If docking has ever been a sore spot for you and your significant other or if the inability to dock your boat alone has hindered your cruising, Phillip and I hope this video demonstration can help. Being able to bring a boat in safely single-handed is a crucial skill for any sailor both for ease of docking and in case of an emergency where the Captain or a crew member is somehow unable to assist with docking. Thank Pam Wall at PamWall.com, as well, for this easy single-handed docking trick. Give it a try and let us know if this handy trick works for you in a comment below.
I don’t toy with the idea; it toys with me, pecking and picking at the back of my brain. “You should go,” it says. And I should. At least I believe I should. Maybe not believe, but think. I think I should. Shouldn’t I? When the idea starts to grip and pull me hand-over-hand into its graces, there is only thing that pulls me fast-and-hard back. That is Phillip.
Friends, followers, I dare say it is time. While filming my adventures, making videos and taking pictures is fun, it is merely a pastime compared to my true passion: writing. I find the endeavor of trying to capture and re-create my surroundings in such detail you feel you are right there, breathing the air next to me, a deliciously-thrilling challenge. I am up for it, and it is time. I want to tell you the tale of my first Atlantic-crossing, from start to finish, complete with plenty of photos. As I come across footage, while making the Atlantic-crossing movie, that corresponds with these posts, I will share it in an exclusive video on Patreon as well. Although I hope my words will conjure crisper images, mostly I hope you enjoy the feeling of the journey as I experienced it.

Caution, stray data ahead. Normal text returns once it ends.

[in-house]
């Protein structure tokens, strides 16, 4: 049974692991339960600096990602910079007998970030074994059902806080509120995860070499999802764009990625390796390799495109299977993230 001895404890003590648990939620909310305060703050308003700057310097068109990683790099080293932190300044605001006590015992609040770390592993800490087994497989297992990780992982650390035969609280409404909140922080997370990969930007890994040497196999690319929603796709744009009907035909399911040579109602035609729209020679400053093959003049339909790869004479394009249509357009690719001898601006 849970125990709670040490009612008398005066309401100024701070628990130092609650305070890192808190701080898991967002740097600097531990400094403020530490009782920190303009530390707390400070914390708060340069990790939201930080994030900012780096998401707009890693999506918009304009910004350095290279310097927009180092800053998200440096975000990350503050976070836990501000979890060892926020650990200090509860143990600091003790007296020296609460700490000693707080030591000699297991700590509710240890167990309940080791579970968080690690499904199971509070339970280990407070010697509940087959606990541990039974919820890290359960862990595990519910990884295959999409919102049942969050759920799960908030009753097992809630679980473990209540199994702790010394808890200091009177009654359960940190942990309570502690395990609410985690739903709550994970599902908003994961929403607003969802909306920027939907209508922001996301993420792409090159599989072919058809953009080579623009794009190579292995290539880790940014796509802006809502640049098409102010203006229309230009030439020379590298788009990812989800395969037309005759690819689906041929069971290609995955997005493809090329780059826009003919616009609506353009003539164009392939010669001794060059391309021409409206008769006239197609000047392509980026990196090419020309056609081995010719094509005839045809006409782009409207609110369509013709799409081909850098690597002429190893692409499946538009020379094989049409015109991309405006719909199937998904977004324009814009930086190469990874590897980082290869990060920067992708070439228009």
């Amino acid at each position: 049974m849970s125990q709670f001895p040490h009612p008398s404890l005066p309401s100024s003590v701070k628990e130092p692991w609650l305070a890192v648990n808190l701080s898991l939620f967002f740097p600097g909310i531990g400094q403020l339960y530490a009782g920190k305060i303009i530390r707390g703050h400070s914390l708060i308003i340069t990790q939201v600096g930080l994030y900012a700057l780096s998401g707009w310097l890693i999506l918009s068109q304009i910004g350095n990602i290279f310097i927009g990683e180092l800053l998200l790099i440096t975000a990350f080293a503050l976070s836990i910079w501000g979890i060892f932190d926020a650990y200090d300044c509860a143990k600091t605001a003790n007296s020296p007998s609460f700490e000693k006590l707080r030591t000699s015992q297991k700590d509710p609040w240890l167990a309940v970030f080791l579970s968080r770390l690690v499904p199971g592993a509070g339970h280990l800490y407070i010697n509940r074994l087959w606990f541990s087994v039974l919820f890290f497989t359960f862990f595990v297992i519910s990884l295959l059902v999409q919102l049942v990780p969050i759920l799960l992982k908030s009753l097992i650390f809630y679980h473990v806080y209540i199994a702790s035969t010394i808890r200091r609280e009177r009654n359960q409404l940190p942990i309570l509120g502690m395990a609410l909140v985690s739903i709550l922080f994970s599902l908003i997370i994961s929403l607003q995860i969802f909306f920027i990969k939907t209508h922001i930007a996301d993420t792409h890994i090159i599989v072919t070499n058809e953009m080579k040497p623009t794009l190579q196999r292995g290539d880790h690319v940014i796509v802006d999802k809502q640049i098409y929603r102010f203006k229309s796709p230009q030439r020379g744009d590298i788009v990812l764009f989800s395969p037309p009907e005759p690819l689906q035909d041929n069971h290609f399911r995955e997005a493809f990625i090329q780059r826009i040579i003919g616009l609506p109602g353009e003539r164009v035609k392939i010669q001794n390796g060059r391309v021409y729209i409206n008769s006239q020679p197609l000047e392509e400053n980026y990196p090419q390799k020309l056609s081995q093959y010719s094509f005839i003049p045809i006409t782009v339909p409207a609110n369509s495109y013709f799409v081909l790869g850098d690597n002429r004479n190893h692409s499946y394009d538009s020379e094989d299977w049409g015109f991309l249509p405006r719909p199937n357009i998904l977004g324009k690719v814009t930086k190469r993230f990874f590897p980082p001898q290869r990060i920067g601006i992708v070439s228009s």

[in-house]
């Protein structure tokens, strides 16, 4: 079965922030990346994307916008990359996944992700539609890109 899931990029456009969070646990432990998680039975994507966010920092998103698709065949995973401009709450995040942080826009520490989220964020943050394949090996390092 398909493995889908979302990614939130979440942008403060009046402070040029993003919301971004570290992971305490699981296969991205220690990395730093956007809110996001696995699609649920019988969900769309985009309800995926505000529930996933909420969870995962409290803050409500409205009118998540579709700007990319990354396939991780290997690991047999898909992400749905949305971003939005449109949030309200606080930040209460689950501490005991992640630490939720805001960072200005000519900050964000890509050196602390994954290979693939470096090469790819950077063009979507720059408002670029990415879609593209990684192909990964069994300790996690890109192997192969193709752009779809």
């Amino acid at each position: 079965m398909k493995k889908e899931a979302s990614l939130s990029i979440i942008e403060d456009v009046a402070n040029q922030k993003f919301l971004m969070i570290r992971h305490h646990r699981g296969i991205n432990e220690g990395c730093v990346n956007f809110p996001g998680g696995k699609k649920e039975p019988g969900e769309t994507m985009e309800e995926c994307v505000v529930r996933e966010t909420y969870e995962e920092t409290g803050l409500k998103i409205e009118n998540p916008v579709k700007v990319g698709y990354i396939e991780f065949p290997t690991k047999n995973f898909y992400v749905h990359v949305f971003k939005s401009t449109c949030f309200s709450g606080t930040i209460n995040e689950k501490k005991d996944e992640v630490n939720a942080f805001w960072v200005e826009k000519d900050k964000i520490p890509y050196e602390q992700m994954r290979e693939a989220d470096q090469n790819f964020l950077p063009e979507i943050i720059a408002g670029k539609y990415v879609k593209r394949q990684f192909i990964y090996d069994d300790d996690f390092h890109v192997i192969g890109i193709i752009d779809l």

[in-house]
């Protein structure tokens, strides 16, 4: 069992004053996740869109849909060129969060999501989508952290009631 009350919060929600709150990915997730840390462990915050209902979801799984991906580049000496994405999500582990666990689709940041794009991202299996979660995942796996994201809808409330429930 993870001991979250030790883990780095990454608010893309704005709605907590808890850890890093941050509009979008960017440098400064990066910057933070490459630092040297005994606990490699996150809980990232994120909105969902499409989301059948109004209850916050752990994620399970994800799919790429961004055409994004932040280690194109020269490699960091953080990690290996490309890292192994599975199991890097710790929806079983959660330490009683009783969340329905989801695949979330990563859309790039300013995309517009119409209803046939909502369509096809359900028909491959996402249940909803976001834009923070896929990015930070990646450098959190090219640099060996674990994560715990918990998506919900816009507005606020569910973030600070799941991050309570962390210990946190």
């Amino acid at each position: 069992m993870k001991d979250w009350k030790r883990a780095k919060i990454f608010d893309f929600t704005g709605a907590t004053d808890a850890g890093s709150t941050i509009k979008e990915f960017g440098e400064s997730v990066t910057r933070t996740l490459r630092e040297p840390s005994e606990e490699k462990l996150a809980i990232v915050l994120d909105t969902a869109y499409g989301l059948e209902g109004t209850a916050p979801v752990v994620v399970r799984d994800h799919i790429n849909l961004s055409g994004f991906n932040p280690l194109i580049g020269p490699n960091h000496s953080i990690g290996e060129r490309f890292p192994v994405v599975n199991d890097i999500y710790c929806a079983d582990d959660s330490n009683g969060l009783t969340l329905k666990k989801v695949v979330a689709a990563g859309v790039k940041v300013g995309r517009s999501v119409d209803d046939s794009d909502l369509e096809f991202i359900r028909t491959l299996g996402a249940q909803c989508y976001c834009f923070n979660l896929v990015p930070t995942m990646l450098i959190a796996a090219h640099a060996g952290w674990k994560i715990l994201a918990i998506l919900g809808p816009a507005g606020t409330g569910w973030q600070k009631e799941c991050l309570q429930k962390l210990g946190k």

When I say “Phillip” was the main reason for my not wanting to go I do not mean he had asked me not to go or that he did not want me to go. Quite the opposite. He was the first person to encourage me. Much like the trip I had bravely set off on not one year prior—where I agreed fly to the Bahamas alone and crew for five days on a boat with total strangers in the Abacos Regatta—Phillip encouraged me to sign on for the Atlantic-crossing even though he knew not at the time whether he could join. No, it was not Phillip’s desires or concerns that held me back, it was the thought of embarking on this incredible journey without him—leaving him behind to stand on the shores while I cast off to cross an ocean—that gave me serious pause. Had Phillip merely said, “It’s up to you,” I likely would not have gone. But he did not. “You should go,” he said, as if his was the voice of the Idea. And so I decided I would.